'The Sky Is Crying' serves as ideal tribute to Vaughan


Stevie Ray Vaughan and Double Trouble (Epic 47390)


Posthumous albums are, by nature, hodgepodge affairs, invariably consisting of leftovers and often sounding like it. Stevie Ray Vaughan's "The Sky Is Crying" is a happy exception, however, in part thanks to the painstaking care with which Vaughan's brother Jimmie assembled the album, but mostly because of the astonishing consistency of the late guitarist's playing. It hardly matters whether Stevie Ray is tossing off an upbeat blues number like "Empty Arms," exploring the possibilities of a jazz tune like "Chitlins Con Carne" or pulling new insights from a rock classic like "Little Wing" -- his solos are never less than stunning, making this album an ideal tribute.



Paul Simon (Warner Bros. 26737)

As was obvious to anyone who caught Paul Simon's Born at the Right Time Tour, either on the road or on HBO, the former folk singer has never sounded better. It wasn't just that his

newer songs seemed to shine when framed by his expert, 14-piece band; even old favorites like "Kodachrome" or "Late in the Evening" took extra sparkle from its sinuous Afro-Brazilian rhythms. "Paul Simon's Concert in the Park," recorded during his Central Park concert in August, captures much of that magic, and as such makes a marvelous souvenir for those fans who want more than their memories could provide. Keep in mind, though, that it was recorded before a New York audience; normal people are rather less likely to cheer at the line in "The Boxer" about "the whores on Seventh Avenue."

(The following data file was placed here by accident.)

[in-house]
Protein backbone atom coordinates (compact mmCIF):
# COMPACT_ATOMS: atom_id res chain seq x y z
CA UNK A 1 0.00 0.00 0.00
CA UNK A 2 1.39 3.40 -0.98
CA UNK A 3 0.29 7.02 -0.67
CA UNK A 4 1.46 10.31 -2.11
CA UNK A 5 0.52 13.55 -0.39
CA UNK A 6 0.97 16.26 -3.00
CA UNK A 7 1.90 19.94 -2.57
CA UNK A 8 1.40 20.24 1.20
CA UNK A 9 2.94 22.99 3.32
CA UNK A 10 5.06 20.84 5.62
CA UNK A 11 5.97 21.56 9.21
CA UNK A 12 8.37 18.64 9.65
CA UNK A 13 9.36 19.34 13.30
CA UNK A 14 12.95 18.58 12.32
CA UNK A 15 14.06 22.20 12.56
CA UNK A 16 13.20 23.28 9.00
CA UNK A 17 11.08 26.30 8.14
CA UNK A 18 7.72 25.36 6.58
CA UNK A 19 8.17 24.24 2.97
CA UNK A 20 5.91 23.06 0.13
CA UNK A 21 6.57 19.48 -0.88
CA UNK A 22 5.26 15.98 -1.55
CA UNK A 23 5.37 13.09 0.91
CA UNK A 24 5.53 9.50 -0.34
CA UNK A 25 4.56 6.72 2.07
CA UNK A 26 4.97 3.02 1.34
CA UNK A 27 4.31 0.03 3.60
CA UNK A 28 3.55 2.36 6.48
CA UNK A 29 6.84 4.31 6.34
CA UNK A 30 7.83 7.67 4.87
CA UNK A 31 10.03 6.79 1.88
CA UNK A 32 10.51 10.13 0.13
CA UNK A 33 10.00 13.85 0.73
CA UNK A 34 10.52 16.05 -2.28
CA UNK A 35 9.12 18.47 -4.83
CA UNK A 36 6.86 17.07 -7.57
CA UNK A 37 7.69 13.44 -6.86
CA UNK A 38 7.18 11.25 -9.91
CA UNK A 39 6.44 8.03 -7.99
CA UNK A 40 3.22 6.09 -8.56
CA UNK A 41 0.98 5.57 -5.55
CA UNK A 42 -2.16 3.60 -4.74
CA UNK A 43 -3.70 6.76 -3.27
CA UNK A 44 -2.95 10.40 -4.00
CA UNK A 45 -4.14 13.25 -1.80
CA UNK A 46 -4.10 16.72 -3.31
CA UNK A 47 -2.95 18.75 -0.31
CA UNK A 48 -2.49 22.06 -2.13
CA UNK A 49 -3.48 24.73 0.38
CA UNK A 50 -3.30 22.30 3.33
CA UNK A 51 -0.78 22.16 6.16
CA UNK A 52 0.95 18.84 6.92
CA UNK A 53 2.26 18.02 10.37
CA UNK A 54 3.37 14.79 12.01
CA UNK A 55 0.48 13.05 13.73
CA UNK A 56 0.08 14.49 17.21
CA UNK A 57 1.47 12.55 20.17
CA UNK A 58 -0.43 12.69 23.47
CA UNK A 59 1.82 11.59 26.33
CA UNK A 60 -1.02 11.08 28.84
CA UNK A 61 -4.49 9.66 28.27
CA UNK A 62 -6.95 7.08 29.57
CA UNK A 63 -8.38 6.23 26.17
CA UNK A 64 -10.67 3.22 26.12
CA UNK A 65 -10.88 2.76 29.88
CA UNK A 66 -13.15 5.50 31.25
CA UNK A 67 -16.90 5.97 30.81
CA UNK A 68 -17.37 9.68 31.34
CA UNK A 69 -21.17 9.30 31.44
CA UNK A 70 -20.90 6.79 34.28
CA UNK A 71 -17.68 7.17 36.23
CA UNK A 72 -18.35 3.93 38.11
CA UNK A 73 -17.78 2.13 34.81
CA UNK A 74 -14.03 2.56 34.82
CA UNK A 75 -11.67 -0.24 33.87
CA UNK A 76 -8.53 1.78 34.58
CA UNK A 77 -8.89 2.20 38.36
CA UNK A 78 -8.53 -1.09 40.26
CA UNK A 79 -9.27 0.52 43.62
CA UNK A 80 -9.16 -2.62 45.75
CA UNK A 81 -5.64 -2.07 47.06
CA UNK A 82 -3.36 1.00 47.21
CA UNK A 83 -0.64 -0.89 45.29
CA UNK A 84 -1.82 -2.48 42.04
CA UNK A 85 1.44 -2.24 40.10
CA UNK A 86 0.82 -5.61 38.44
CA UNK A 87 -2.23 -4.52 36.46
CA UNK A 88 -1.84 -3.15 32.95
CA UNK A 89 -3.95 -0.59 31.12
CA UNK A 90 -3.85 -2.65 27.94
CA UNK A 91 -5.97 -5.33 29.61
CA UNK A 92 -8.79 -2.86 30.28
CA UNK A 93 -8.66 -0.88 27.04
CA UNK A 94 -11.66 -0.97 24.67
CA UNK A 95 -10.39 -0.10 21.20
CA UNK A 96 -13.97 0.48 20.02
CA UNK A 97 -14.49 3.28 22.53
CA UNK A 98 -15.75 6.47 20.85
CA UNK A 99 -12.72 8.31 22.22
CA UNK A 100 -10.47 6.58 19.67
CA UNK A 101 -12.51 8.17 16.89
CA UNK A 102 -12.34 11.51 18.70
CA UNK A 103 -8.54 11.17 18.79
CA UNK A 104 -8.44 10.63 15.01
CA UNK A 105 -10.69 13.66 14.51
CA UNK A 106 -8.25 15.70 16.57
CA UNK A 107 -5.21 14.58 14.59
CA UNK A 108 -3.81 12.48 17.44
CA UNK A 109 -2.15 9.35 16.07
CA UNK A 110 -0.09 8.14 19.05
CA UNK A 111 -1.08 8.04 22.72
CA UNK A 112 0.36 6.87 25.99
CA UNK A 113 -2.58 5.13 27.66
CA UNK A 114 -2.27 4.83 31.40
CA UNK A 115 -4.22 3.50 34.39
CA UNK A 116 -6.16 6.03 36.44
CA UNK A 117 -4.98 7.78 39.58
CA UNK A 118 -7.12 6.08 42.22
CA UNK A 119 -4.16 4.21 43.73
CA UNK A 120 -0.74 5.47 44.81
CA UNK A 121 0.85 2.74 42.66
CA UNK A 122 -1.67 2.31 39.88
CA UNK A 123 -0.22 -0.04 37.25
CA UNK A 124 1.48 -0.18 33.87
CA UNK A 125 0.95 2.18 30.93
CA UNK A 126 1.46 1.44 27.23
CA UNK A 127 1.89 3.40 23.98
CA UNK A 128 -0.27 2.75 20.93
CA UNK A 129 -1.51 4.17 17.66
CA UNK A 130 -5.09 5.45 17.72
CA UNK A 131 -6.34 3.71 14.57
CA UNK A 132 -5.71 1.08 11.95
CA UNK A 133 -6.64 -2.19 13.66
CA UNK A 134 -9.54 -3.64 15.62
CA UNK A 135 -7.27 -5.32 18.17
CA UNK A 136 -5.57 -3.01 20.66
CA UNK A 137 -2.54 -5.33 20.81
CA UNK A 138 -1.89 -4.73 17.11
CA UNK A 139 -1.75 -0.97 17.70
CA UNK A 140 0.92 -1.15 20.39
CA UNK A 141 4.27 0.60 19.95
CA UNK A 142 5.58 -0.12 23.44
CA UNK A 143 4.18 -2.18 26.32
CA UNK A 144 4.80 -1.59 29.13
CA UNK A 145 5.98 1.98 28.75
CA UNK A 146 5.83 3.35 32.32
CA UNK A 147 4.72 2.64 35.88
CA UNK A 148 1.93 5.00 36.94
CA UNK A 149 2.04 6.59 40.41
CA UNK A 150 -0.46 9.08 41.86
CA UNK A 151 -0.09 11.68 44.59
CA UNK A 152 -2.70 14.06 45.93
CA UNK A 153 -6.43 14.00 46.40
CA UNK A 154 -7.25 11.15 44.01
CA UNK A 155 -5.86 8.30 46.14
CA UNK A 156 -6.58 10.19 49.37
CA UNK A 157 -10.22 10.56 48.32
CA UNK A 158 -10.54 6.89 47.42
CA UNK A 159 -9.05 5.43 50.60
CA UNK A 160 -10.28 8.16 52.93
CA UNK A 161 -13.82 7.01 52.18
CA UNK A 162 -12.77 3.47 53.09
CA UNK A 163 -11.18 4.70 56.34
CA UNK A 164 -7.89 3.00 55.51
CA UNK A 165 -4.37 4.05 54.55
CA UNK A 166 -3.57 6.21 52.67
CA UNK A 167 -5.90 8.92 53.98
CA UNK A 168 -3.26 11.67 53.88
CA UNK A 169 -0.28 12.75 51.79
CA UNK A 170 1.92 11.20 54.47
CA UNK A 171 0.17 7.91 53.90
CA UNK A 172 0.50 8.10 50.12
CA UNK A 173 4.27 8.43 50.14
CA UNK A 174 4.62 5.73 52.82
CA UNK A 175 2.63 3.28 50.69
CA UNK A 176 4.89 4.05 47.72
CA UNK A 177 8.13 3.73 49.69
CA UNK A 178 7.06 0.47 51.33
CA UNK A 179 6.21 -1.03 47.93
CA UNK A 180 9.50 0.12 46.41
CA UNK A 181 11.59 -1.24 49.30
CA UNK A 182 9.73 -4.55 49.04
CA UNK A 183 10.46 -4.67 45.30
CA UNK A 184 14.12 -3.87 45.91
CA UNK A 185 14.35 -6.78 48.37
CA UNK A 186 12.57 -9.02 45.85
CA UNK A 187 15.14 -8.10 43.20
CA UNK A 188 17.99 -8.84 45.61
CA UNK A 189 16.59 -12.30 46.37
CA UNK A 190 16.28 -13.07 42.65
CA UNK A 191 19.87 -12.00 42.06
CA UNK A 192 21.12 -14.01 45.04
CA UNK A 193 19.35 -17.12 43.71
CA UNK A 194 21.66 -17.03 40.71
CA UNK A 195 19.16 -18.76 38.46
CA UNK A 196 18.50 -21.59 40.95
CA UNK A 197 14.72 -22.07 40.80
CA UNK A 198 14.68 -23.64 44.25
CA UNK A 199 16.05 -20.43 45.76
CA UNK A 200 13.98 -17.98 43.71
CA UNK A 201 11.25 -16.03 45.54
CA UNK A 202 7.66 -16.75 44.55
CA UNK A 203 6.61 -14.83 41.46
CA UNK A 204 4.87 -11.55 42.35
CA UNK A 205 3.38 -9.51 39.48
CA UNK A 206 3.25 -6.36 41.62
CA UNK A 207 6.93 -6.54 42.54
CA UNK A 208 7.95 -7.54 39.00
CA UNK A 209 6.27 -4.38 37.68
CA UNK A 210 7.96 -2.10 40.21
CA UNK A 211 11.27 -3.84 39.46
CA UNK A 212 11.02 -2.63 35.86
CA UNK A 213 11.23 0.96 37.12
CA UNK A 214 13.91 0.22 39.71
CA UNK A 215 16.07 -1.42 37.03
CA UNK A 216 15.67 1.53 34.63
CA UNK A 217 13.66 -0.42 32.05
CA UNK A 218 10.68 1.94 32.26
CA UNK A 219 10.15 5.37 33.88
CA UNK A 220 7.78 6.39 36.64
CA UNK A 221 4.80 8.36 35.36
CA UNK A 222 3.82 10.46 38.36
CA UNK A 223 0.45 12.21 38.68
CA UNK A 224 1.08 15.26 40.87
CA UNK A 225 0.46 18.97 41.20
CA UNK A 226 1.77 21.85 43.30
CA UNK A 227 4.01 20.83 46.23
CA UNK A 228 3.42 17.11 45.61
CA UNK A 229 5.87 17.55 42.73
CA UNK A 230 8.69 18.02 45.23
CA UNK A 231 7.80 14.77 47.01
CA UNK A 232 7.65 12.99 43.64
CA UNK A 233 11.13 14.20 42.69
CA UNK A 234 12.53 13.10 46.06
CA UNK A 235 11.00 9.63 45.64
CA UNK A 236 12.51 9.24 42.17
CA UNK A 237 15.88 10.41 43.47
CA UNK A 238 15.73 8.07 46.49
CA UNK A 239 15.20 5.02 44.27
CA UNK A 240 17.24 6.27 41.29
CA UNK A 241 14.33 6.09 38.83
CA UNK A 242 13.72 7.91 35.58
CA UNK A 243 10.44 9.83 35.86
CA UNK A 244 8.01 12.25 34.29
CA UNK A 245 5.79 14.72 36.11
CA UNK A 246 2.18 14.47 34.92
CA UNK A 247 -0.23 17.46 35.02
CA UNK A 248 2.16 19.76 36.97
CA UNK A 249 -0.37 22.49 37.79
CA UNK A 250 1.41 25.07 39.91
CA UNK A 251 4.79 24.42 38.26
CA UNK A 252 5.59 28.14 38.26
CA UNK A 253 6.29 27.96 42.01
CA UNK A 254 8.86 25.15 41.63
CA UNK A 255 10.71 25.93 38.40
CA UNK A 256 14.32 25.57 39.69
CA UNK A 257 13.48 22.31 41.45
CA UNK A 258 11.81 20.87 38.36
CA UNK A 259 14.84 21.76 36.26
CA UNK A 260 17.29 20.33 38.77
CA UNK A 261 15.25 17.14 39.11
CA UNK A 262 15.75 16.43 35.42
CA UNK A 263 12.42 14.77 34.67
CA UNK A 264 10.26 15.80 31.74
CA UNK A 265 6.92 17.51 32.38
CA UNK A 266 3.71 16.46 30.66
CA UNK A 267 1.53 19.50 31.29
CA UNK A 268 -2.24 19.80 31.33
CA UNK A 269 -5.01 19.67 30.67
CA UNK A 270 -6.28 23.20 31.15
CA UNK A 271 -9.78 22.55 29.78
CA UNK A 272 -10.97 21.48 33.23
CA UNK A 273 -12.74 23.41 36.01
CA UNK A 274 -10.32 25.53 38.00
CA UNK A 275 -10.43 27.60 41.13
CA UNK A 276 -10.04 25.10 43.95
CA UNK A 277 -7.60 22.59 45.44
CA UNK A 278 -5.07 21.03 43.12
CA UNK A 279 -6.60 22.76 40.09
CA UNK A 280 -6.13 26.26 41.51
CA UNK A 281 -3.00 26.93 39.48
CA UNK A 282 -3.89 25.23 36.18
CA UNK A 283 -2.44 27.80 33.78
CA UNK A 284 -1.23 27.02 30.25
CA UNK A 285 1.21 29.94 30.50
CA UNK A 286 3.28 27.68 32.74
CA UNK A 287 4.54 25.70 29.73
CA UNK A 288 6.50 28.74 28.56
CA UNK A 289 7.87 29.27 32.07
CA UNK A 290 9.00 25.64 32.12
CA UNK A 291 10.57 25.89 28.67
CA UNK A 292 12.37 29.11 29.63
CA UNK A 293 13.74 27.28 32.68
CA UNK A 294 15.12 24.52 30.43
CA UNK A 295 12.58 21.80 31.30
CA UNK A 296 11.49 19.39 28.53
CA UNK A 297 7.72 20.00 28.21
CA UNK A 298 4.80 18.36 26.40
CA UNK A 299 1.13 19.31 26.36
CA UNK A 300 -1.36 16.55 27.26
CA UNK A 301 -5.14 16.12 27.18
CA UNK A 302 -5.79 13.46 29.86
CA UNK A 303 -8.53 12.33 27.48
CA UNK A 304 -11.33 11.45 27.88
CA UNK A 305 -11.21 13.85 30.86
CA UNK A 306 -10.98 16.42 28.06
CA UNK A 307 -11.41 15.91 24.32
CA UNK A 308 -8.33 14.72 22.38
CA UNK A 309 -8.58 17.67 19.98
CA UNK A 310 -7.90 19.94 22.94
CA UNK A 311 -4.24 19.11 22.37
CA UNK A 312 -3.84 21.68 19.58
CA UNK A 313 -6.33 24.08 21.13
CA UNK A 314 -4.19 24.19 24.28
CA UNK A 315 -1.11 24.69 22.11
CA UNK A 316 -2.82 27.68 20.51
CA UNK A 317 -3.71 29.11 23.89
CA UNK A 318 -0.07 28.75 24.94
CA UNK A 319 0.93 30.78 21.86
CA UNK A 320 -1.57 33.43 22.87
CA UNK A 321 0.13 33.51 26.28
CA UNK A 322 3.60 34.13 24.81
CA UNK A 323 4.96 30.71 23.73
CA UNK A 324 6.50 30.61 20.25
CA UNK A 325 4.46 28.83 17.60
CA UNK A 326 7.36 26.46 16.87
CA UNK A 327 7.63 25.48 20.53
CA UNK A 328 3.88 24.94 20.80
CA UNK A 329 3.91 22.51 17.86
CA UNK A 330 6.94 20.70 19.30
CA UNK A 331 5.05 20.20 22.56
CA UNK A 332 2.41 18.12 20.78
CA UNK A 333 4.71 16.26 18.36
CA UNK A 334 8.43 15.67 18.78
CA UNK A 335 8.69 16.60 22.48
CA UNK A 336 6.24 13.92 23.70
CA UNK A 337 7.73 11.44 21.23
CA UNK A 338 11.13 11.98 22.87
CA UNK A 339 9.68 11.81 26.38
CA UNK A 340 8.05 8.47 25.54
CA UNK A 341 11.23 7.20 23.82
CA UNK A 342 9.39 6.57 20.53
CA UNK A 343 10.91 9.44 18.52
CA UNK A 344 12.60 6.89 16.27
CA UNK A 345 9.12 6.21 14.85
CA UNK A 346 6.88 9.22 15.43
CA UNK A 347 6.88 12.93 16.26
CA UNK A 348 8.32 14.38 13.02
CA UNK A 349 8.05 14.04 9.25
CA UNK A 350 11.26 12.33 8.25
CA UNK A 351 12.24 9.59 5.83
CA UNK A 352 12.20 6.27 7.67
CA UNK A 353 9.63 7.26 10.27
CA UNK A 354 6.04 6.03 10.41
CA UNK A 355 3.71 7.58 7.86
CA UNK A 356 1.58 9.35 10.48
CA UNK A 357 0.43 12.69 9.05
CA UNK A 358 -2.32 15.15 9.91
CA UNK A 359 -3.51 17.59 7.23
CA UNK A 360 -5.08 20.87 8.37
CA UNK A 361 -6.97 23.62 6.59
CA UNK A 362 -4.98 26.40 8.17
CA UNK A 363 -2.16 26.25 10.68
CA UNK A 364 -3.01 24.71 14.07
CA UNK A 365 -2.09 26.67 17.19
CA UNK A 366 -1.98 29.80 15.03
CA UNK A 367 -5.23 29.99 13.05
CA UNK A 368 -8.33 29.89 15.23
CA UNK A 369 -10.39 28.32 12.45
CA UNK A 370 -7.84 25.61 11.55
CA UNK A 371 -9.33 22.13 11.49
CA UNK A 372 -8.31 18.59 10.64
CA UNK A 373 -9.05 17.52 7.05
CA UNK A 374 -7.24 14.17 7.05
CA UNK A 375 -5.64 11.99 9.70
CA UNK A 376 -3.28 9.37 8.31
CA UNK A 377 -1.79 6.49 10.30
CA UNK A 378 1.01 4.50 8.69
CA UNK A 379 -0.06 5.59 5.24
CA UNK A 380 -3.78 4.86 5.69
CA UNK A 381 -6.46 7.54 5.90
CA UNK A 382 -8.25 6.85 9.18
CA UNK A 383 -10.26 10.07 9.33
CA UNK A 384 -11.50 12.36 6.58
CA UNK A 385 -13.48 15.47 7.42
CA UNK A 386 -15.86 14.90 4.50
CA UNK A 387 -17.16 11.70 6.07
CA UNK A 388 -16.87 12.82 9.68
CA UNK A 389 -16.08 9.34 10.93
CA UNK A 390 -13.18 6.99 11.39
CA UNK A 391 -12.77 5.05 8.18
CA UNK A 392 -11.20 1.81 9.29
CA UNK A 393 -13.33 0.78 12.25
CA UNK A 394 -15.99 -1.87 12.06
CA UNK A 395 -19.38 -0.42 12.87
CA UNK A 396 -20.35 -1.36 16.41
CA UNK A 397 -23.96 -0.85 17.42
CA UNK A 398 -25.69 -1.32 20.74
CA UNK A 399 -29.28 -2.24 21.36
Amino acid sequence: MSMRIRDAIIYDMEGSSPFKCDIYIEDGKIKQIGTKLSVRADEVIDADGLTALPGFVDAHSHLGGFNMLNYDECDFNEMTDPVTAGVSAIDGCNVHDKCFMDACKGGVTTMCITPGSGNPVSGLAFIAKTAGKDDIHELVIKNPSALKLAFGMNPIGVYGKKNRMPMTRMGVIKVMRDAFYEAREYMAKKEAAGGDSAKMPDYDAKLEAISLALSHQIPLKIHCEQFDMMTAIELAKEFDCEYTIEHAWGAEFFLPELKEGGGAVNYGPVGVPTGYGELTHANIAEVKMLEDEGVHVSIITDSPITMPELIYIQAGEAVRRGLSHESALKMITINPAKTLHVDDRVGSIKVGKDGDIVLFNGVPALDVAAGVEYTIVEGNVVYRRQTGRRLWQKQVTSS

vTC Various Artists (Polydor 845 750)

Multi-artist tribute albums are becoming something of a cliche these days, as rockers ranging from Elvis Presley to Sonny Bono are paid their due. Even so, it's hard not to like "Two Rooms," an all-star tribute to the songs of Elton John and Bernie Taupin. It isn't just the quality of the songs or the fame of the artists involved, although both are impressive; what ultimately makes this album work is the intelligence with which the two are paired. And though some of the combinations are obvious -- having the (( Who rip through "Saturday Night's Alright (For Fighting)," for instance, or giving "The Bitch Is Back" to Tina Turner -- others, like Rod Stewart's "Your Song" or Kate Bush's airy "Rocket Man," are delightfully inspired.


Miles Davis/Michel Legrand (Warner Bros. 26438)


A great soundtrack album is one that can convey a sense of the film's drama even to those who haven't seen the film and have no idea what happens on screen, and the Miles Davis/Michel Legrand soundtrack "Dingo" is one such album. Of course, it helps that the film, which apparently concerns the relationship between a young Australian trumpeter and his jazz idol, features Davis in the latter role. But what carries the album are the musical characterizations, particularly when Davis is called upon to re-create his early '60s sound.